Science in fiction
In addition to science fiction, which fantasises about the future of science, there is also just fiction. A genre in which the novelist can give free rein to his imagination and – whether situating the events in the past, present or future – present the adventures of science to fascinating effect. 
  Les palmes de Monsieur Schultz, Claude Pinoteau
Cinema
The seventh art
Marey's chronophotographic gun camera – the forerunner of today's movie camera – was designed to film the flight of birds. Ever since, motion filming has been used to capture and conserve scientific phenomena or information in the same way as written documents, photographs and sound recordings do. Research, with its heroes, myths and ethical dilemmas – whether real or imagined – is also a field rich in dramatic potential to which scriptwriters have often turned for inspiration. We focus on a number of cases where film has drawn inspiration from science, or where science has used the camera to communicate its discoveries.
  Mathematician and philosopher Luciano Boi (left), and artist and art theorist Roberto Barbanti (right).
Philosophy, art and science
Crossed ideas
‘Should we resign ourselves to viewing science as simply a machine for producing truth or formulae that work? Or rather shouldn’t we see in both its theoretical and practical aspects an incessant quest for intelligibility and creation?’ asks mathematician Luciano Boi. ‘Once again, we need to think of beauty in all its temporal and timeless, tangible and intelligible, natural and artificial complexity’, says art theorist Roberto Barbanti. Together, the two men have launched the Pharos centre at a former convent, heavy with silence and memory, near the Italian city of Urbino. It is a place where scientists, philosophers and artists of every discipline can discuss, reflect and ask one another questions.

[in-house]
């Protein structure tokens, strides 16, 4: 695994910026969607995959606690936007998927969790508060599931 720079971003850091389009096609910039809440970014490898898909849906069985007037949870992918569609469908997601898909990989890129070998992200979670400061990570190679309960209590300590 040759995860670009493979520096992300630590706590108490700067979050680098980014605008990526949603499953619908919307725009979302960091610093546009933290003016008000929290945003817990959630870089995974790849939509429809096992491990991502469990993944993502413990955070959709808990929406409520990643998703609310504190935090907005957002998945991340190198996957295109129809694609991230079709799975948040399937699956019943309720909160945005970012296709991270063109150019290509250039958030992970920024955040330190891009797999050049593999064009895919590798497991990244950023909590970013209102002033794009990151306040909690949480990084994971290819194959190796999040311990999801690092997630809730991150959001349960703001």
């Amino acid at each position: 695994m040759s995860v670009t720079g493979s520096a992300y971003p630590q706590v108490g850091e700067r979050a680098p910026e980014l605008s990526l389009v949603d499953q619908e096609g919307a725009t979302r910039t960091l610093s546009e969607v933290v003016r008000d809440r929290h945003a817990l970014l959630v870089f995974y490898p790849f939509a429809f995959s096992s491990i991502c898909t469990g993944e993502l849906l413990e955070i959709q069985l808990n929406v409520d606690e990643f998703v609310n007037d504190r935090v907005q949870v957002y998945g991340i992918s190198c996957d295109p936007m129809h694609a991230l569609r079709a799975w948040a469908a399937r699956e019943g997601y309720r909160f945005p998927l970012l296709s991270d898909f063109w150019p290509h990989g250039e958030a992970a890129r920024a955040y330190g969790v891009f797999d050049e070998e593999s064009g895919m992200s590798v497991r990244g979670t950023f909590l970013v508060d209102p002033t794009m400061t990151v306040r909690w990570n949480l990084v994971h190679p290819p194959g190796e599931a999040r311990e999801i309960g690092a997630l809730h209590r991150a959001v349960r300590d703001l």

'My scientific work on the synthesising of sounds and perception has brought me new possibilities for composing. And my work as a musician has raised stimulating problems for my research.'
Portrait : Jean-Claude Risset
The paradoxes of perception
For the past 40 years the musician Jean-Claude Risset has been exploring the possibilities of synthesising and digitally processing sound. As a physicist, he is also engaged in research into the characteristics of auditory perception. As a composer, his musical creations are inevitably linked to his research work – with the recognition he receives coming in equal parts from both the scientific community and the world of music.   
  The Catalanian Assumption – Munich, November 2003  Franz Kimmel
Meeting : Dieter Trüstedt and Jörg Schäffer
Experiencing science through art
A nuclear physicist abandons a career mapped out in advance to devote his time to multimedia performances. A musician and doctor of biochemistry translates into sound the beauty which fascinates him in the science of biology. Two German researchers, Dieter Trüstedt and Jörg Schäffer, have chosen a career as artists – but it was science that led them there. 
  The Centre for Art and Media in Karlsruhe (DE) is unique in Europe
Creation and technology
Museums of the digital age
With two museums, three institutes, a centre for artists and a full programme of cultural events presenting contemporary – if not avant-garde – works, the Centre for Art and Media in Karlsruhe (DE) is unique in Europe. Defining itself as a 'culture factory for the digital age', this versatile space provides scope for research, artistic production, reflection and public debate. 
  The Parthenon is one of the masterpieces of our global heritage which has been most affected by urban pollution.
Cultural heritage
Europe, researchers and cultural heritage
Civilisations are built up over centuries and millennia. The tangible traces they leave behind enable future generations to find their roots in a shared past. With its historical cities, grandiose remains and more modest historical vestiges, Europe is particularly rich in reminders of our shared history. It is no accident that Europe is the continent for the growing business of art and culture tourism. But this culturally – and economically – valuable heritage is also fragile. It is literally crumbling away, not only from age, but also from the effects of climate, pollution and human negligence.